|Failed to load latest commit information.|
|lib||some history about the serpent of truth|
|t||a note about 1-!|
|.gitignore||add a .gitignore file|
|Changes||Changes for version 1.013|
|README||update copyright date|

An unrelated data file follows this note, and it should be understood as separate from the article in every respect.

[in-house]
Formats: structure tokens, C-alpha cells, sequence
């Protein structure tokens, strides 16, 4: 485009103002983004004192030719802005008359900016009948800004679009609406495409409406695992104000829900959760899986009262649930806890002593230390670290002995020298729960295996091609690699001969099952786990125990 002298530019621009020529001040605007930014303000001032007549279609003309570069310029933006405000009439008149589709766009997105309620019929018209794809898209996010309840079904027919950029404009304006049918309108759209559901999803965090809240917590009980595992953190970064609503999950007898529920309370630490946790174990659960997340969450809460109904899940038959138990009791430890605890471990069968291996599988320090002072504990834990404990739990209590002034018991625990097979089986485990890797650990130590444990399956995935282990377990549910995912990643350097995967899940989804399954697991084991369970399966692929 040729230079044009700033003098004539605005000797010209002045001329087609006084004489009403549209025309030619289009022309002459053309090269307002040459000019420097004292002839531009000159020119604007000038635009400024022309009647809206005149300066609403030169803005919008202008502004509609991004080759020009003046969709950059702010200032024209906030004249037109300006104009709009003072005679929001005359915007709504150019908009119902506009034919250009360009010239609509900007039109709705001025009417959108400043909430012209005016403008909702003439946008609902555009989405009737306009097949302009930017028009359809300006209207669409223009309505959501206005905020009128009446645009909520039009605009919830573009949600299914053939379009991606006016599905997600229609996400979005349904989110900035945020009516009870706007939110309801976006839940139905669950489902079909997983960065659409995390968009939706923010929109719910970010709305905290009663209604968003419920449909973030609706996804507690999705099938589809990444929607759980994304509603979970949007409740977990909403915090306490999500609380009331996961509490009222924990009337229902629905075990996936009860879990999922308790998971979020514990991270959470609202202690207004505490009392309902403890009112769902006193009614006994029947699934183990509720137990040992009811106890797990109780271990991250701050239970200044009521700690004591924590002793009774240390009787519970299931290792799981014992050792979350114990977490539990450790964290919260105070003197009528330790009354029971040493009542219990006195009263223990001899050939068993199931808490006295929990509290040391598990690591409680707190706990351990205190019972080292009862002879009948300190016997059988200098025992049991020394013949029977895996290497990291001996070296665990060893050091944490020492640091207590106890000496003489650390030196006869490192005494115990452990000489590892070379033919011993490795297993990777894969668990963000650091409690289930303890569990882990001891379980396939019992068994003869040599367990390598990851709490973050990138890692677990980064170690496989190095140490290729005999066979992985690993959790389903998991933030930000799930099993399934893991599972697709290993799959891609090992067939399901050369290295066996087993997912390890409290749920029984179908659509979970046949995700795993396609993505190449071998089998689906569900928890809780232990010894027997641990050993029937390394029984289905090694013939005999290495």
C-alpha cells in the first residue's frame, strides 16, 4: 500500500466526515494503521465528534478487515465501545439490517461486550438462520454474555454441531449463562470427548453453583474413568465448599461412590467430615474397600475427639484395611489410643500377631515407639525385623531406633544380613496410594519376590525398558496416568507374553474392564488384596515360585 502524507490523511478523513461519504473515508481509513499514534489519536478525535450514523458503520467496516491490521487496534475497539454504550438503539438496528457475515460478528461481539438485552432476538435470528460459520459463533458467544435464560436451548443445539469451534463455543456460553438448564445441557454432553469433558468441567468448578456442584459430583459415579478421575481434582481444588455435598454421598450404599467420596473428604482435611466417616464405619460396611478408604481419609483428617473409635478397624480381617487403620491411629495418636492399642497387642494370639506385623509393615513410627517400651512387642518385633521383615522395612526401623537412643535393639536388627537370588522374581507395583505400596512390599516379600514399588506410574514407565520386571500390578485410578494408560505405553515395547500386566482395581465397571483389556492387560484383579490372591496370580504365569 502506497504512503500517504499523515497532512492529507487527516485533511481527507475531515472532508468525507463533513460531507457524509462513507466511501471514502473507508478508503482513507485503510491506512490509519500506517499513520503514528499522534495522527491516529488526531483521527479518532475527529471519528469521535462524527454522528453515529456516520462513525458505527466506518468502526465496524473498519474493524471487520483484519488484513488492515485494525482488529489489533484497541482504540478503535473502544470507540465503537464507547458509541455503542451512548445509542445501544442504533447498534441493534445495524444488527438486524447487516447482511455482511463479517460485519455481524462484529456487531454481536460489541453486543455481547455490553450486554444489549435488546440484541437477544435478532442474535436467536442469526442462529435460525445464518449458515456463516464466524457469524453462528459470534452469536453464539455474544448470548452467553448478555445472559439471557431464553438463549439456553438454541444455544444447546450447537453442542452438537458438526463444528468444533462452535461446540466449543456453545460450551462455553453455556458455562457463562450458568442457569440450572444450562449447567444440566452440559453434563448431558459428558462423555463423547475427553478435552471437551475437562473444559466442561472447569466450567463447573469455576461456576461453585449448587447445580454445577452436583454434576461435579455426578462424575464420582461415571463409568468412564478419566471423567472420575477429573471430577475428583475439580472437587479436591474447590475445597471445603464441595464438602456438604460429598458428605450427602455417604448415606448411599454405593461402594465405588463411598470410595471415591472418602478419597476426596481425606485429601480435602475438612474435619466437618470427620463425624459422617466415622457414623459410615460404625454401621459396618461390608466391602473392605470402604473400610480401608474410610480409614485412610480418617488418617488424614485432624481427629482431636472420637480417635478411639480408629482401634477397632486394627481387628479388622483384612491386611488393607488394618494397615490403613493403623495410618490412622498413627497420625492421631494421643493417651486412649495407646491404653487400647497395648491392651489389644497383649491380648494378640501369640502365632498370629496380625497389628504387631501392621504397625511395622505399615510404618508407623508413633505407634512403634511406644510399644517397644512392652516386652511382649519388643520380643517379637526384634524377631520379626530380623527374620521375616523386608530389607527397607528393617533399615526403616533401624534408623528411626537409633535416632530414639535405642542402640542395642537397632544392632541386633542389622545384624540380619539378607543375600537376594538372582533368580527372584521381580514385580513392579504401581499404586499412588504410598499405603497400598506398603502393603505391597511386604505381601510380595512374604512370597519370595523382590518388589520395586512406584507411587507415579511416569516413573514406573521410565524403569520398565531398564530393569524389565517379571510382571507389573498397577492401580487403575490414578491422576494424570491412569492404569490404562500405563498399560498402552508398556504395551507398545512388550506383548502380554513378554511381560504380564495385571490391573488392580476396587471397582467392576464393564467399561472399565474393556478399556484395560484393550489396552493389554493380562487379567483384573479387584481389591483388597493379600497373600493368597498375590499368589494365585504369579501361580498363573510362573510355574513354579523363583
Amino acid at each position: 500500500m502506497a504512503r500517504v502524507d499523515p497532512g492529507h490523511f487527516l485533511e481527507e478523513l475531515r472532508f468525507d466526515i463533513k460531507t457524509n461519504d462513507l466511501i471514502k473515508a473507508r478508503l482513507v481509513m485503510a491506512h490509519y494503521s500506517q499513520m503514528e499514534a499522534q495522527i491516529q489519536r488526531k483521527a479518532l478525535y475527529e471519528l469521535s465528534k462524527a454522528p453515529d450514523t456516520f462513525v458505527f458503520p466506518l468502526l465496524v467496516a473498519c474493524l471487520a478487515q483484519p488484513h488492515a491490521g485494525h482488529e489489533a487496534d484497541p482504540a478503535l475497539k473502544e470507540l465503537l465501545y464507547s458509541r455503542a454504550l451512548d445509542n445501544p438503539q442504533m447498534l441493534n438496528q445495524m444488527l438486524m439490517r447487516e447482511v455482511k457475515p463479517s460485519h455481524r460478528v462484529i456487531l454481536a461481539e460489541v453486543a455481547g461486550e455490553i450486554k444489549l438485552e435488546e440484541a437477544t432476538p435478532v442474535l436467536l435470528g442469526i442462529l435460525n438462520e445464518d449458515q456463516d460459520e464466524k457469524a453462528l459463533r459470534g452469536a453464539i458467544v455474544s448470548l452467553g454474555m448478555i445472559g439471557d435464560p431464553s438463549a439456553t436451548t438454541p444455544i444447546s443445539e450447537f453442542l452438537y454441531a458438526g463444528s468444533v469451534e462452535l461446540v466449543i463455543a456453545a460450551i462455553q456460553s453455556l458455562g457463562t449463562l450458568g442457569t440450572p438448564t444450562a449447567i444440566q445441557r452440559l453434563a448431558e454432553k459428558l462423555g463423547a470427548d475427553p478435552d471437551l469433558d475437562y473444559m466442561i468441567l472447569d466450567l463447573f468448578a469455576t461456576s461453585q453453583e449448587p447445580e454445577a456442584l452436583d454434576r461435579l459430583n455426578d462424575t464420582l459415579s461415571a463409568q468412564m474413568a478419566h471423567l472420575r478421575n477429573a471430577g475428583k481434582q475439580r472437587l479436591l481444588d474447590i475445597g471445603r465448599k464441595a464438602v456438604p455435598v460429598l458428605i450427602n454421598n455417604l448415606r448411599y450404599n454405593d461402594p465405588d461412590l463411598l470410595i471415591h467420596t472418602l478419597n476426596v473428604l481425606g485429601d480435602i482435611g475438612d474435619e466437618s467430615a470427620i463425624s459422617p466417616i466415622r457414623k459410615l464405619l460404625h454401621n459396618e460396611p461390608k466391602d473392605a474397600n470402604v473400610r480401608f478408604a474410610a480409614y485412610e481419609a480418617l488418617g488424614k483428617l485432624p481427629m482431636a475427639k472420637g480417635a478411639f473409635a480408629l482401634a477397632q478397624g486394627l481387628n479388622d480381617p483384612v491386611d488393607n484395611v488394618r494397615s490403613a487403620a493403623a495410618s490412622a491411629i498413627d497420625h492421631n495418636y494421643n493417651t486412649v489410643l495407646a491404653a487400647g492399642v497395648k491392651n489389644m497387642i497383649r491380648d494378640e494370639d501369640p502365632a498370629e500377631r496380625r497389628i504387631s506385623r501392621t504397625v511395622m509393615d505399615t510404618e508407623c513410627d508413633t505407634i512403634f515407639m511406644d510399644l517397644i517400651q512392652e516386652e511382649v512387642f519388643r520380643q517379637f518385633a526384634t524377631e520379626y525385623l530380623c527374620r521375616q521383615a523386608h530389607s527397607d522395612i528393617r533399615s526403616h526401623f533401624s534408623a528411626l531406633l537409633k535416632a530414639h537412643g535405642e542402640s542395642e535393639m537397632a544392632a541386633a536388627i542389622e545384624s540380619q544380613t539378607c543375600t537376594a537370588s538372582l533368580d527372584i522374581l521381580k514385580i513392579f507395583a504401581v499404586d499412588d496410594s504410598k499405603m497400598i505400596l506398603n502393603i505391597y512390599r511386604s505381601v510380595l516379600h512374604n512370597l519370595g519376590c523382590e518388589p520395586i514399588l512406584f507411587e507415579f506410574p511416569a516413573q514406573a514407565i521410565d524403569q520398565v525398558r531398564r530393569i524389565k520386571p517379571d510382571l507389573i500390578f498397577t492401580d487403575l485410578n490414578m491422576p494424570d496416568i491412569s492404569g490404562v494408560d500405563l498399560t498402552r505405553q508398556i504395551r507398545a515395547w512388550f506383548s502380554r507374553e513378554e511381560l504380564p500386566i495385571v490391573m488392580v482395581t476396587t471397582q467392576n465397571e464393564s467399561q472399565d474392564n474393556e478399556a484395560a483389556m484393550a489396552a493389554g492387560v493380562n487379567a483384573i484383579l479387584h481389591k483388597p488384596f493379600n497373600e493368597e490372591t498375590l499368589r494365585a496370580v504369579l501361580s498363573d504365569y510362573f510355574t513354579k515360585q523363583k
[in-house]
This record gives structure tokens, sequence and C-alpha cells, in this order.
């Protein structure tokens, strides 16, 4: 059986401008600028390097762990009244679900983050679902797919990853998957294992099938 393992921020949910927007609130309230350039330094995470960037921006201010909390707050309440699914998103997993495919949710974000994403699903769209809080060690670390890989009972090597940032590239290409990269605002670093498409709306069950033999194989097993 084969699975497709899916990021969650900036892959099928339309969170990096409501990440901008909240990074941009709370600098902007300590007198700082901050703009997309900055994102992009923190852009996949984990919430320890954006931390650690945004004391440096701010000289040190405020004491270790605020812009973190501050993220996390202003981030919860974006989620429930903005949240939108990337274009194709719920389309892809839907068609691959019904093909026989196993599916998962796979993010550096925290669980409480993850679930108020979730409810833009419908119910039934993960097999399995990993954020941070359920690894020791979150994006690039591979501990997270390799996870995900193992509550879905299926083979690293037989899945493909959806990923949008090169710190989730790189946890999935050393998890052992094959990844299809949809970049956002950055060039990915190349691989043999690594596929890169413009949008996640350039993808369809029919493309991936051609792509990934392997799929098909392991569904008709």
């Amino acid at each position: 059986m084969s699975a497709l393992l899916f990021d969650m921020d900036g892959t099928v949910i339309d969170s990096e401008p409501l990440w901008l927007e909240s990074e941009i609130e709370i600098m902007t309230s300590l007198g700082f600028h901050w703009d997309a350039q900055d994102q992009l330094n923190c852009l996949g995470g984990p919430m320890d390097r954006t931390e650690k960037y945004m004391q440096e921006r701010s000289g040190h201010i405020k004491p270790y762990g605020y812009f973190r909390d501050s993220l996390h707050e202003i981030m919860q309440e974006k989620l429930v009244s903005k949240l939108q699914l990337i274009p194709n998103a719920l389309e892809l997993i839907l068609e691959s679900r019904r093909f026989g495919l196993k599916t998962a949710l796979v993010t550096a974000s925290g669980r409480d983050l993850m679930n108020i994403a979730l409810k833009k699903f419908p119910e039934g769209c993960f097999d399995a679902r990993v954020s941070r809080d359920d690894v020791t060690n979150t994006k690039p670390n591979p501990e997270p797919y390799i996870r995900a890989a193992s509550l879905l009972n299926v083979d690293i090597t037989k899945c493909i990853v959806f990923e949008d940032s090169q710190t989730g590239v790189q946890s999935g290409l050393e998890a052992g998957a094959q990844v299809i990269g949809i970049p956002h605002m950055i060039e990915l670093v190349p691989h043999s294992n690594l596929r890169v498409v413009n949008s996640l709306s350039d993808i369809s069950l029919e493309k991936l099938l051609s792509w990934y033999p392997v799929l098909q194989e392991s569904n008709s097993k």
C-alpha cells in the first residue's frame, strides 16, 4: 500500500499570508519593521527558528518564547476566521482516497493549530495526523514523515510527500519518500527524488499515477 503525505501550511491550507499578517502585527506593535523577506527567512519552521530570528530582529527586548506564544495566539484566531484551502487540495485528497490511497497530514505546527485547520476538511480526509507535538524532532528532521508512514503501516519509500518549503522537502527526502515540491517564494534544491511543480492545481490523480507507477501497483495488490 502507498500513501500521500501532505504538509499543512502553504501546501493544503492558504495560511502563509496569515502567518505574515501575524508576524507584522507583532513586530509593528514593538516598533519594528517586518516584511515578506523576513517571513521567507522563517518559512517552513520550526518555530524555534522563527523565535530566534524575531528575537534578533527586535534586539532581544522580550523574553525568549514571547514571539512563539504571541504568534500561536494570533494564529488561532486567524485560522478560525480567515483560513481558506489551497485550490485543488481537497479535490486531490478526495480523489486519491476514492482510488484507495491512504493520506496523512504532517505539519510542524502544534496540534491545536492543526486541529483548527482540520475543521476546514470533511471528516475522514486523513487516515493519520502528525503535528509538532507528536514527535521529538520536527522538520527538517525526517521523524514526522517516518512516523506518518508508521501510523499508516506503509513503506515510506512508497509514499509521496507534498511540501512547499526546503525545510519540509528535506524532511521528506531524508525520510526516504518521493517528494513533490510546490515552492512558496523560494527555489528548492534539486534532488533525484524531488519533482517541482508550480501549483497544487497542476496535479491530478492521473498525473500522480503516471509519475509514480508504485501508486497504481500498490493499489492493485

NAME perlsecret - Perl secret operators and constants DESCRIPTION Perl has a long tradition of giving nicknames to some of its operators (possibly a form of Huffmanisation). These nicknames are based on the appearance of the operator, rather than its function. The well-known examples are the "diamond operator" <> and the "spaceship operator" <=> . The Perl "secret operators" have been discovered (or created) by Perl obfuscators and golfers, usually when looking for a shorter way to perform a given operation. Secret operators are not actually secret, and they are not actually operators either. The perl parser does not specifically recognise them, and no one is trying to hide them from you. But they are like operators in the sense that these Perl programmers see them often enough to recognize them without thinking about their smaller parts, and eventually add them to their toolbox. And they are like secrets in the sense that they have to be discovered by their future user (or be transmitted by a fellow programmer), because they are not explicitly documented. Because secret operators are not operators they don't have real names, and so they need nicknames. Like the above Perl operators, their name is usually related to their shape. The term "secret operator" was probably coined by Abigail in a comp.lang.perl.misc post in January 2003. This manual page describes and explains the main Perl secret operators. AUTHOR Philippe Bruhat (BooK) COPYRIGHT Copyright 2010-2014 Philippe Bruhat (BooK). LICENSE This documentation is free; you can redistribute it and/or modify it under the same terms as Perl itself.